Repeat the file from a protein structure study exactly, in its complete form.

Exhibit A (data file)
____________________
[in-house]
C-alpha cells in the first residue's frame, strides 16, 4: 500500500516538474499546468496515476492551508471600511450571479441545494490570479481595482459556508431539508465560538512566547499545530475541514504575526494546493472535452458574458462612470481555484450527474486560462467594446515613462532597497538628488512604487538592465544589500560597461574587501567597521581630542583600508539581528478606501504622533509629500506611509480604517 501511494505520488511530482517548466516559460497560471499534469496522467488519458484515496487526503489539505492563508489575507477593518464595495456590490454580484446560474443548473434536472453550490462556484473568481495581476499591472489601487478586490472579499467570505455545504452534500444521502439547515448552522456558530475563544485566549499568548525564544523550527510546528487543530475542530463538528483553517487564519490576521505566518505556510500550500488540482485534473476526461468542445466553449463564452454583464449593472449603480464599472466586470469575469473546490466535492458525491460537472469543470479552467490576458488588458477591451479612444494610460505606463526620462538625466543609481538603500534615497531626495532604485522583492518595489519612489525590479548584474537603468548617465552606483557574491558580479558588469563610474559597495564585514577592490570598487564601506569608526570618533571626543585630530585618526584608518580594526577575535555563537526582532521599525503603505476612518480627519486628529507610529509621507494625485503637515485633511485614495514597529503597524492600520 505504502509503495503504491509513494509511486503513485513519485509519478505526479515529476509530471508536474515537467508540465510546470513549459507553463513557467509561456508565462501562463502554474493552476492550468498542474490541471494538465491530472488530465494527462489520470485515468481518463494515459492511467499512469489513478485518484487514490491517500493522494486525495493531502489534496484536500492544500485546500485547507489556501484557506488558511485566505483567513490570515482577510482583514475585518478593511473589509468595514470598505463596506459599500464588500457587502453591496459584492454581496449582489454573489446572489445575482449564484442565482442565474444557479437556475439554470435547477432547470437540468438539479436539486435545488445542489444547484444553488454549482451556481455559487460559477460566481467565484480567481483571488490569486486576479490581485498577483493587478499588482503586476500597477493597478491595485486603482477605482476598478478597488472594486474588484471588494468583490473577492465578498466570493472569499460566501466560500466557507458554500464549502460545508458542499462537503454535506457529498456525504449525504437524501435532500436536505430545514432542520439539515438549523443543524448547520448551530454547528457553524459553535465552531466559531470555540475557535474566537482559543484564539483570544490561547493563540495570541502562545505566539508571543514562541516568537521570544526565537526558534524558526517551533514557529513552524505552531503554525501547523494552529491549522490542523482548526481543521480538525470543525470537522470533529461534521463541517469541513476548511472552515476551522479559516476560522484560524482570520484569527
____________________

[in-house]
C-alpha cells in the first residue's frame, strides 16, 4: 500500500516538474499546468496515476492551508471600511450571479441545494490570479481595482459556508431539508465560538512566547499545530475541514504575526494546493472535452458574458462612470481555484450527474486560462467594446515613462532597497538628488512604487538592465544589500560597461574587501567597521581630542583600508539581528478606501504622533509629500506611509480604517 501511494505520488511530482517548466516559460497560471499534469496522467488519458484515496487526503489539505492563508489575507477593518464595495456590490454580484446560474443548473434536472453550490462556484473568481495581476499591472489601487478586490472579499467570505455545504452534500444521502439547515448552522456558530475563544485566549499568548525564544523550527510546528487543530475542530463538528483553517487564519490576521505566518505556510500550500488540482485534473476526461468542445466553449463564452454583464449593472449603480464599472466586470469575469473546490466535492458525491460537472469543470479552467490576458488588458477591451479612444494610460505606463526620462538625466543609481538603500534615497531626495532604485522583492518595489519612489525590479548584474537603468548617465552606483557574491558580479558588469563610474559597495564585514577592490570598487564601506569608526570618533571626543585630530585618526584608518580594526577575535555563537526582532521599525503603505476612518480627519486628529507610529509621507494625485503637515485633511485614495514597529503597524492600520 505504502509503495503504491509513494509511486503513485513519485509519478505526479515529476509530471508536474515537467508540465510546470513549459507553463513557467509561456508565462501562463502554474493552476492550468498542474490541471494538465491530472488530465494527462489520470485515468481518463494515459492511467499512469489513478485518484487514490491517500493522494486525495493531502489534496484536500492544500485546500485547507489556501484557506488558511485566505483567513490570515482577510482583514475585518478593511473589509468595514470598505463596506459599500464588500457587502453591496459584492454581496449582489454573489446572489445575482449564484442565482442565474444557479437556475439554470435547477432547470437540468438539479436539486435545488445542489444547484444553488454549482451556481455559487460559477460566481467565484480567481483571488490569486486576479490581485498577483493587478499588482503586476500597477493597478491595485486603482477605482476598478478597488472594486474588484471588494468583490473577492465578498466570493472569499460566501466560500466557507458554500464549502460545508458542499462537503454535506457529498456525504449525504437524501435532500436536505430545514432542520439539515438549523443543524448547520448551530454547528457553524459553535465552531466559531470555540475557535474566537482559543484564539483570544490561547493563540495570541502562545505566539508571543514562541516568537521570544526565537526558534524558526517551533514557529513552524505552531503554525501547523494552529491549522490542523482548526481543521480538525470543525470537522470533529461534521463541517469541513476548511472552515476551522479559516476560522484560524482570520484569527